This is why I’ve given Donald Trump a lot of slack and continue to do so. Note that I consciously and honestly admit this. You’ll get no creepy fanboyism here. And I’m sure the rest of you are the same. I have my likes and dislikes but I won’t use that to try to recast reality. Trump is a highly problematic person. But the eGOP is, for sure, a losing proposition. A lot of voters are willing (or at least we will soon see) to take a chance on Trump.

      • Kung Fu Zu Kung Fu Zu says:

        The base has lost all trust in the GOPe Establishment. Contrary to what pundits seem to think, even if Bush, Kasich, Christie or any other establishment politician came out with a comprehensive conservative agenda tomorrow, people would not believe them. The GOPe has lost all credibility.

        We all realize Trump might also be a liar. But, unlike with the GOPe, there is at least a slight possibility he may do some of the things he is promising.

        We have nothing to lose from that perspective.

        • Brad Nelson Brad Nelson says:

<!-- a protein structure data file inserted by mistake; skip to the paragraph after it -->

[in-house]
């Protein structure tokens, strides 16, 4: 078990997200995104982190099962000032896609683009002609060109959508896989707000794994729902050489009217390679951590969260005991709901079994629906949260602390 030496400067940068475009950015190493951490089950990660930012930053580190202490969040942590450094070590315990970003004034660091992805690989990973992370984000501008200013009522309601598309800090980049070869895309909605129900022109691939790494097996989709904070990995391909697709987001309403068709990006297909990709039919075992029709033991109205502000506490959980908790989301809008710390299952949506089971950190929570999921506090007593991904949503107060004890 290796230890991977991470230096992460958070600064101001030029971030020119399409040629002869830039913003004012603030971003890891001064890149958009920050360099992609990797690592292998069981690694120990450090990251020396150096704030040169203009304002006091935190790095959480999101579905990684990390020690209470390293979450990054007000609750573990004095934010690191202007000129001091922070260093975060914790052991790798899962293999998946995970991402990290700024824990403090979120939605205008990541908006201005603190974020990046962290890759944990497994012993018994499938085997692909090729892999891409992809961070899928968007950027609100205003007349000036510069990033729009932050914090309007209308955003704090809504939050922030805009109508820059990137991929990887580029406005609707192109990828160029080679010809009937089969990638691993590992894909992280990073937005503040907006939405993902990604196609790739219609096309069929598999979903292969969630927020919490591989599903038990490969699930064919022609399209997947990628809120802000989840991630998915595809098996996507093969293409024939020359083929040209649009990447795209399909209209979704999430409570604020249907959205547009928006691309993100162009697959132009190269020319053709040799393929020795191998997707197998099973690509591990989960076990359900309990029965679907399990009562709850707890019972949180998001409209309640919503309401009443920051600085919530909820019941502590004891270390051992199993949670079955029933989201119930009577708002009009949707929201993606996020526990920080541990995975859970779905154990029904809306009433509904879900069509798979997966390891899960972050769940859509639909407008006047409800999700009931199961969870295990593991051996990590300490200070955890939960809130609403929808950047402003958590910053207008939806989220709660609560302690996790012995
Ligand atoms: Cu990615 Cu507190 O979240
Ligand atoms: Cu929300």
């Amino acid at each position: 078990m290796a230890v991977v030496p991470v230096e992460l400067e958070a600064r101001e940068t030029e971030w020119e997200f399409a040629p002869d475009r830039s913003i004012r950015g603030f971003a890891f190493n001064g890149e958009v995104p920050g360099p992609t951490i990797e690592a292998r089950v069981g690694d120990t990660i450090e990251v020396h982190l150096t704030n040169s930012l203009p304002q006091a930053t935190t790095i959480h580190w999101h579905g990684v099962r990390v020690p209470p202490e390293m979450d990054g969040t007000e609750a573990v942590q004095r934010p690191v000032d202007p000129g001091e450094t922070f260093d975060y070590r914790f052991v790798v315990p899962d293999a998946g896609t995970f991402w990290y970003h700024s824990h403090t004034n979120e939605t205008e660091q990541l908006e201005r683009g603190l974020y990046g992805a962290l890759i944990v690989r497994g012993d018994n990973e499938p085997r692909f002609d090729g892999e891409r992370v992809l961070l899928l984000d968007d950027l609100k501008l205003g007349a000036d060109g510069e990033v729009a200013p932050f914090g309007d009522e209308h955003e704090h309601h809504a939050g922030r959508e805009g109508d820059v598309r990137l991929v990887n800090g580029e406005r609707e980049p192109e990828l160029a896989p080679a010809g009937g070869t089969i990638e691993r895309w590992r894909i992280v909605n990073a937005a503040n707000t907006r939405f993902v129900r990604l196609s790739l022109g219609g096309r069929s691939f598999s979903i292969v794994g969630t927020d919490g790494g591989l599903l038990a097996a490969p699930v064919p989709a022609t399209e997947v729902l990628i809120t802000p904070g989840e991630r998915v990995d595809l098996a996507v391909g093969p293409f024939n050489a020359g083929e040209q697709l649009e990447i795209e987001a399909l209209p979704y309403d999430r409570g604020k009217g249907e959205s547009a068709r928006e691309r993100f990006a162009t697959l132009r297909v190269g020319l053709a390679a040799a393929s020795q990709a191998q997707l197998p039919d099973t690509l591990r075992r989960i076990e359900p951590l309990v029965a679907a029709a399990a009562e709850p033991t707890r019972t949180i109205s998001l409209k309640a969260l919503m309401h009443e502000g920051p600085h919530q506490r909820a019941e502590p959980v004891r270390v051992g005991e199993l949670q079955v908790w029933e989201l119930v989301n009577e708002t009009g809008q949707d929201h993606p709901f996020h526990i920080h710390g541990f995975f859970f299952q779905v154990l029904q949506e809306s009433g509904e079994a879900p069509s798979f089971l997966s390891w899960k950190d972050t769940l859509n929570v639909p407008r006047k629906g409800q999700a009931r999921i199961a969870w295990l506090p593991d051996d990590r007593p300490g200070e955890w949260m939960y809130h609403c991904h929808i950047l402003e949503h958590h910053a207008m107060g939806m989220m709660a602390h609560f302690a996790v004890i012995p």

The GOPe has lost all credibility.

          At least amongst those who keep a relative eye on things. When it comes to the general election (or as this primary process plays out), we shall see. I think the low-information right is larger than one might suppose, more amenable to the kind of conservatism that conserves where we are right now. These are the “I’ve got mine” conservatives who now view every social program as a God-given right written into the Constitution, no matter that we are breaking the bank and wreaking social destruction.

          Cruz claims to be more of a subtractive conservative. Trump promises to be more of a Progressive who doesn’t cut but channels the powers of government into more brick-and-mortar things: a bridge or dam, if you will, rather than rat-holing trillions into “poverty.” And that approach would be an improvement because a dam is more usable than a 3rd-generation crack whore.

          • Timothy Lane says:

            One thing to note is that most of the GOP candidates who responded to a question on making women register for the draft found most agreeing. Cruz came out against it, though his strongest attack on it came the next day. No one seems to think of pointing out that there’s a snowball’s chance in Hell of actually resuming the draft. So why have anyone register for it?